Quote:
Still, the impact on municipal utilities is a key reason why Gov. Roy Cooper isn’t extending the shutoff ban.
- So says our Democrat Governor.
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mac



Joined: 07 Mar 1999
Posts: 15931
Location: Berkeley, California

PostPosted: Mon Nov 02, 2020 10:31 am    Post subject: Reply with quote

Here’s how to encourage voting.

Quote:
Sheriff deputies and police in a North Carolina county pepper-sprayed a group of people, including children, during a Saturday march to the election polls. The “I Am Change” march in Graham, a city in Alamance County, was organized by Rev. Greg Drumwright, who leads a church in nearby Greensboro. The group, which said it was non-partisan and aimed at getting out the vote, was pepper-sprayed by law enforcement after they held a moment of silence for George Floyd, the Black man who was killed in May by a Minneapolis police officer. “My 11-year-old was terrified. She doesn’t want to come down to Graham anymore,” said Melanie Mitchell, describing how both her daughters, also including a 5-year-old, threw up after they were pepper sprayed. Police defended their actions, calling the spray “pepper-based vapor” and saying the protesters were blocking the road. “[T]he assembly reached a level of conduct that led to the rally being deemed unsafe and unlawful by unified command,” a police spokesman said. At least 12 people were arrested, including Drumwright. Gov. Roy Cooper, a Democrat, called the incident “unacceptable” on Twitter. “Peaceful demonstrators should be able to have their voices heard and voter intimidation in any form cannot be tolerated,” he wrote. [News & Observer; Washington Post]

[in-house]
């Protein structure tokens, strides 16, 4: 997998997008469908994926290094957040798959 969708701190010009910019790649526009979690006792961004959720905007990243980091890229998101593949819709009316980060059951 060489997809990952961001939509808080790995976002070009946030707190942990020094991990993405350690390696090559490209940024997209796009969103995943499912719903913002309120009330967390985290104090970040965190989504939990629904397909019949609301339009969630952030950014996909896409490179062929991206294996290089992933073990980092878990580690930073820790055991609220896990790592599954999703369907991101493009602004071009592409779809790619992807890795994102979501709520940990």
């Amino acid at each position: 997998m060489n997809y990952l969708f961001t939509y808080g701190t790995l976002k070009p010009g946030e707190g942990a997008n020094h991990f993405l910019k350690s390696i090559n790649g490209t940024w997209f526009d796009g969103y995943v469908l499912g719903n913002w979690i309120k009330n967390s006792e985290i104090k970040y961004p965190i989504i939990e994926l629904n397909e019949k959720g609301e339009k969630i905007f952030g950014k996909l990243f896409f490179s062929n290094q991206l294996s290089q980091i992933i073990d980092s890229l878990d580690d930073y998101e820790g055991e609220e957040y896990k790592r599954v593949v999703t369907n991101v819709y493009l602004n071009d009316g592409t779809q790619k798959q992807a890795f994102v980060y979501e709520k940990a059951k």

Last edited by mac on Mon Nov 02, 2020 6:19 pm; edited 1 time in total
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techno900



Joined: 28 Mar 2001
Posts: 3849

PostPosted: Mon Nov 02, 2020 3:48 pm    Post subject: Reply with quote

More to the story:
Quote:
Police said participants in Saturday’s rally were arrested and pepper-sprayed because they were blocking the roadway without authorization.

Graham Police said Saturday they issued several warnings to the crowd at Alamance County’s courthouse to move from the roadway before releasing pepper spraying and later arresting eight people.

A press release from the department said the march organized by Drumwright didn’t have permission to block traffic. Drumwright initially asked police and the Alamance County Sheriff’s Office if authorities could block the roadway for the rally members, but that request was never completed because Drumwright “missed the deadline,” Graham Police said.


https://www.wsoctv.com/news/local/nc-rally-organizer-plans-election-day-march-after-police-use-pepper-spray-crowds/OZBEY5FCARBABLEL73TWL7WOGY/
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mac



Joined: 07 Mar 1999
Posts: 15931
Location: Berkeley, California

PostPosted: Mon Nov 02, 2020 4:01 pm    Post subject: Reply with quote

I’ve seen pictures of North Carolina cops spraying marchers in front of the courthouse. Not remotely blocking traffic. But then you’ve had that vaccine.
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vientomas



Joined: 25 Apr 2000
Posts: 2060

PostPosted: Mon Nov 02, 2020 4:06 pm    Post subject: Reply with quote

BY all means, let's spray tear gas due to traffic being stopped.

https://www.nbcnewyork.com/news/local/caravans-of-trump-supporters-block-traffic-on-nj-parkway-ny-bridge/2699128/
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mac



Joined: 07 Mar 1999
Posts: 15931
Location: Berkeley, California

PostPosted: Mon Nov 02, 2020 4:57 pm    Post subject: Reply with quote

So did Chris Christie order this slow down too?